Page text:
Fight or Flight Response
The fight or flight response is one of the tools your body uses to protect you from danger. When you feel threatened, the fight-or-flight response is automatically triggered, and several physiological changes prepare you to either confront or flee the threat.
– Increased heart rate – Racing thoughts – Difficulty concentrating
– Dizziness or light headedness – Nausea / “butterflies” in stomach – Rapid, shallow breathing
– Shaking – Sweating – Tensed muscles
Everyone will experience the fight-or-flight response at times, to varying degrees. Usually, it’s a natural, healthy, and not a problem. However, when the fight-or-flight response leads to excessive anger, anxiety, prolonged stress, or other problems, it might be time to intervene.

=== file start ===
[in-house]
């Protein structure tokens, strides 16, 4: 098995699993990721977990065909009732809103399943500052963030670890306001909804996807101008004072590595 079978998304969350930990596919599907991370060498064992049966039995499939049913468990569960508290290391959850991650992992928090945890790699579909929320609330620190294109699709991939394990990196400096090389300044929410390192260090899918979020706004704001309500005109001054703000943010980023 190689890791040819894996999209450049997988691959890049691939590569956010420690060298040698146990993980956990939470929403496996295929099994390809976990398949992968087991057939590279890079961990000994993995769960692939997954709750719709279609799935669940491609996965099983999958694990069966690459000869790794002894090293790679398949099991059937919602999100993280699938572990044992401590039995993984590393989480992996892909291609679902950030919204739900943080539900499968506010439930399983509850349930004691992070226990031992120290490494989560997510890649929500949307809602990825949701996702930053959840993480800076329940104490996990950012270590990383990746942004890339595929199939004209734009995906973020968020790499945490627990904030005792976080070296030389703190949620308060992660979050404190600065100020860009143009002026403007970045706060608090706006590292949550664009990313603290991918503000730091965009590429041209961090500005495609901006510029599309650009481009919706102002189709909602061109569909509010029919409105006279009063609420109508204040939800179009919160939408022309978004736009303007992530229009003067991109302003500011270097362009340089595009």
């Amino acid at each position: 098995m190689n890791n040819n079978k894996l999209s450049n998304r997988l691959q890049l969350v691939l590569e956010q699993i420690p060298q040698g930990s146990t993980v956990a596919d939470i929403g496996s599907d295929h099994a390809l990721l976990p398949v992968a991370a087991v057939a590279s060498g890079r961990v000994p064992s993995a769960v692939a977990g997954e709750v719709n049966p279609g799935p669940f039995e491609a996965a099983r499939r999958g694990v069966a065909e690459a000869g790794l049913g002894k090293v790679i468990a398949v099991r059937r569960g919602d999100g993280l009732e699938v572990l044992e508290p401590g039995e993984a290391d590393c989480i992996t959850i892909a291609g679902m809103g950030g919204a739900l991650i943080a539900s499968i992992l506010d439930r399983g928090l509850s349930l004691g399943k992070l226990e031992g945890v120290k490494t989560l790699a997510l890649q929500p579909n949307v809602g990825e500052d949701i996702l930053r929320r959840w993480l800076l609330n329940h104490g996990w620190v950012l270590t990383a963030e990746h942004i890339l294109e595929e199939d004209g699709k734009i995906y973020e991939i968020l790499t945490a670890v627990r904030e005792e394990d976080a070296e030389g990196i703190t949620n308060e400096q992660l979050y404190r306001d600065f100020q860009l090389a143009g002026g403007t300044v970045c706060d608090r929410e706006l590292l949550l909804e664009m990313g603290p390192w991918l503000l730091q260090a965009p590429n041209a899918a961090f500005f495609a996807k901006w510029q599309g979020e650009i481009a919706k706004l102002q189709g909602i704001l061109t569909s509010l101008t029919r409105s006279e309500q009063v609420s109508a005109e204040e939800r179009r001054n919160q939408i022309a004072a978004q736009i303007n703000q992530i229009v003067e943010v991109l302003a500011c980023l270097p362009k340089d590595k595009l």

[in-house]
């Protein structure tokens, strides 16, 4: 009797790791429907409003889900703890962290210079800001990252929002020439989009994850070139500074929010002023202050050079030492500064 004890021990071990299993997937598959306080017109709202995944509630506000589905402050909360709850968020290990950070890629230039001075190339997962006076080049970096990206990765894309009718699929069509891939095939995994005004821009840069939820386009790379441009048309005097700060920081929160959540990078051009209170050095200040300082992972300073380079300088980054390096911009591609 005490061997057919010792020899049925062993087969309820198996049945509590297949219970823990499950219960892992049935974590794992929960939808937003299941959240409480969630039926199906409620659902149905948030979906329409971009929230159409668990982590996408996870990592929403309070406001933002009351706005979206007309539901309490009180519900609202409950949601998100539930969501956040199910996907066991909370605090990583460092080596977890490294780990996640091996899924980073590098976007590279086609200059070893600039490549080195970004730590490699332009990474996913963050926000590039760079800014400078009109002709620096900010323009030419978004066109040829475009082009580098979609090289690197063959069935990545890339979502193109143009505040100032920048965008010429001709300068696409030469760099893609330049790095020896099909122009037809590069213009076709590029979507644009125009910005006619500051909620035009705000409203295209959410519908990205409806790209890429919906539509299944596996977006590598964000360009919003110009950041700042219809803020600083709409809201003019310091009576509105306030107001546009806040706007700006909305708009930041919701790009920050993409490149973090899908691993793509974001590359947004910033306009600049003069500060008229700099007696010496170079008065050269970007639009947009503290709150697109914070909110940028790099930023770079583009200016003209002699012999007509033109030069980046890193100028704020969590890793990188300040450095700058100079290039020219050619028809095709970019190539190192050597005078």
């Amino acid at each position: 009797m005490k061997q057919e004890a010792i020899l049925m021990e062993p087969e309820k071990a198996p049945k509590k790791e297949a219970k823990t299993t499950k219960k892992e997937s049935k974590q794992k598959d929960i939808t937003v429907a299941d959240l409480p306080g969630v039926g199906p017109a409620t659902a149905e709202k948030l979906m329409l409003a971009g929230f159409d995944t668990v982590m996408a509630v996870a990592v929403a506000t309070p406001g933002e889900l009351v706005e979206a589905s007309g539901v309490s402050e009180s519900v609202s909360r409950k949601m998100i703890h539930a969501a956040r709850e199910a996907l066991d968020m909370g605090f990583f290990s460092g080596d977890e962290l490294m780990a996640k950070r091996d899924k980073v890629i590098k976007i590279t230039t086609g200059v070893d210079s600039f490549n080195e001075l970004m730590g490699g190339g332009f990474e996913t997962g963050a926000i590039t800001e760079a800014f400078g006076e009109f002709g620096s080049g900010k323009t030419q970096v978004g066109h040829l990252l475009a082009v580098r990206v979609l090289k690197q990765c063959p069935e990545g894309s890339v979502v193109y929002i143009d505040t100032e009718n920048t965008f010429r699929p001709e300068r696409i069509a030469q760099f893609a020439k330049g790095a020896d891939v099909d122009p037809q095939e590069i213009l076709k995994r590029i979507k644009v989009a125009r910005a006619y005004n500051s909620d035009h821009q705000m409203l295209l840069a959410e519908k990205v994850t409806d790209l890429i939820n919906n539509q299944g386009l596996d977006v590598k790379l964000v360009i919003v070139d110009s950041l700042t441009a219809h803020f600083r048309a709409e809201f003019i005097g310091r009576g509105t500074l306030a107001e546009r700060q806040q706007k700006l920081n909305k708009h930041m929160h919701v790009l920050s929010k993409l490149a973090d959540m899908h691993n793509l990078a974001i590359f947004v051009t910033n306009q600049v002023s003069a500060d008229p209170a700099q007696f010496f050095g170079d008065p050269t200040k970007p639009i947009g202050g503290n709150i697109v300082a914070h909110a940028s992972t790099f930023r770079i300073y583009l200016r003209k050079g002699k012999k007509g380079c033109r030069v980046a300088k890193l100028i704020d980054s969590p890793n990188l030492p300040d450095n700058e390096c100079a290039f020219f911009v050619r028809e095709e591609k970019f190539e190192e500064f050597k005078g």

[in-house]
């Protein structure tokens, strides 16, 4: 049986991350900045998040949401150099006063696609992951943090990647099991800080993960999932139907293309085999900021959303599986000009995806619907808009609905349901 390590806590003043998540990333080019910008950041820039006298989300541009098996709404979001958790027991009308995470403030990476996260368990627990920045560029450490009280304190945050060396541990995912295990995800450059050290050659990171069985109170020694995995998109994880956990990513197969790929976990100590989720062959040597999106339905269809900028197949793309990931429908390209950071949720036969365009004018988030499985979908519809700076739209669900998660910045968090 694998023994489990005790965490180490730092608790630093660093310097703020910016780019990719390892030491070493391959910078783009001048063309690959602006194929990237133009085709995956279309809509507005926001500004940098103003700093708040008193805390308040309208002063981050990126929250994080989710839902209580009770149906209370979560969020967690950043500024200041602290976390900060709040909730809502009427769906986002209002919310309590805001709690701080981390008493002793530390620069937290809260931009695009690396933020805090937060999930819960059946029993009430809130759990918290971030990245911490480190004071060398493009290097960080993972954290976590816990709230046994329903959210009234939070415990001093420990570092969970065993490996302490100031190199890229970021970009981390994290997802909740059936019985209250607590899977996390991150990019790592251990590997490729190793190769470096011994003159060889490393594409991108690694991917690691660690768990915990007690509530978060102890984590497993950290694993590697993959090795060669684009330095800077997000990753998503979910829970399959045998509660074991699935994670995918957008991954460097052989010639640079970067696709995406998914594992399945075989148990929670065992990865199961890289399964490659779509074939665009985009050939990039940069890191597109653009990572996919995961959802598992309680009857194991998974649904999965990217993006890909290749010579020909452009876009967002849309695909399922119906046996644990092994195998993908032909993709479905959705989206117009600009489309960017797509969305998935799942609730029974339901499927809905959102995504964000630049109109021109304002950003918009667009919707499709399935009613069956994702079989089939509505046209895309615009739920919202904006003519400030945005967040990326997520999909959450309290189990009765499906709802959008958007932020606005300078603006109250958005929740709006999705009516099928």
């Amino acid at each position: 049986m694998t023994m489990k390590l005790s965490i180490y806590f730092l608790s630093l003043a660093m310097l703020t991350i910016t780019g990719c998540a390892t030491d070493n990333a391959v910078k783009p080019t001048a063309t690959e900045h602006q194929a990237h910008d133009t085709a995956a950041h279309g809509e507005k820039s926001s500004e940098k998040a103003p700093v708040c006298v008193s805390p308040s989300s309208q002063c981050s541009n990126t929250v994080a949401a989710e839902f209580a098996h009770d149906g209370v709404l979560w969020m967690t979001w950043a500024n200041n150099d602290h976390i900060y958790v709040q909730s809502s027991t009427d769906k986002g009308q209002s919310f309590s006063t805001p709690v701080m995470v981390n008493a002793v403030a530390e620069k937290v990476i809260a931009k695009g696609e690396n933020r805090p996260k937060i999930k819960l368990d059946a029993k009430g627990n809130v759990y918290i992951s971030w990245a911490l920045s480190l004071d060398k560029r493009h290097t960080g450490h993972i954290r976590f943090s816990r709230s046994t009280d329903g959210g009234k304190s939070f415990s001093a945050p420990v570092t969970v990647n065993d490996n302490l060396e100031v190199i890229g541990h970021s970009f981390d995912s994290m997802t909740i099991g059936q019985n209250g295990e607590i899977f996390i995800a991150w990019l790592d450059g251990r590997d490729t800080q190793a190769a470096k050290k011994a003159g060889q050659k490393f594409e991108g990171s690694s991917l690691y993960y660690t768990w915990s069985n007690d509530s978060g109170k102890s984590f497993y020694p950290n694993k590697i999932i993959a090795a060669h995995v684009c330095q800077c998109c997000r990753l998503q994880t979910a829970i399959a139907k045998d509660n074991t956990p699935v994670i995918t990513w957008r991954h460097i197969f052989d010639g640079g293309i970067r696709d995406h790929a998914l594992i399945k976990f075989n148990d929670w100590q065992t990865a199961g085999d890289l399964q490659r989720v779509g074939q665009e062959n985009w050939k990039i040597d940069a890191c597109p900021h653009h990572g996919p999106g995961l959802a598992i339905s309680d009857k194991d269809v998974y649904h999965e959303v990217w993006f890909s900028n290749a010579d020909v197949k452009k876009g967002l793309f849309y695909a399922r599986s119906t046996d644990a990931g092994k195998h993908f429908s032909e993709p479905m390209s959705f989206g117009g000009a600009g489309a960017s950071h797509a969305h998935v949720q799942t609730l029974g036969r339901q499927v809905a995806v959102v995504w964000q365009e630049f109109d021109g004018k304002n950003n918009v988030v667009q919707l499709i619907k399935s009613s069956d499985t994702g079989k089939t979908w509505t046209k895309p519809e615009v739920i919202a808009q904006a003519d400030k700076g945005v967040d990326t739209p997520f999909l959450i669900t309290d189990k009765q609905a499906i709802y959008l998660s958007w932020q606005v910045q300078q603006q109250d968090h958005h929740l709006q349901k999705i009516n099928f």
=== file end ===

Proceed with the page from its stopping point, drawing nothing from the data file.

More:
In addition to the fight-or-flight response, your body can initiate an opposing relaxation response. Many symptoms of the relaxation response counteract the fight-or-flight response, such as slower and deeper breathing, relaxed muscles, and slower heart rate. The relaxation response can be triggered by using relaxation skills, such as deep breathing or progressive muscle relaxation.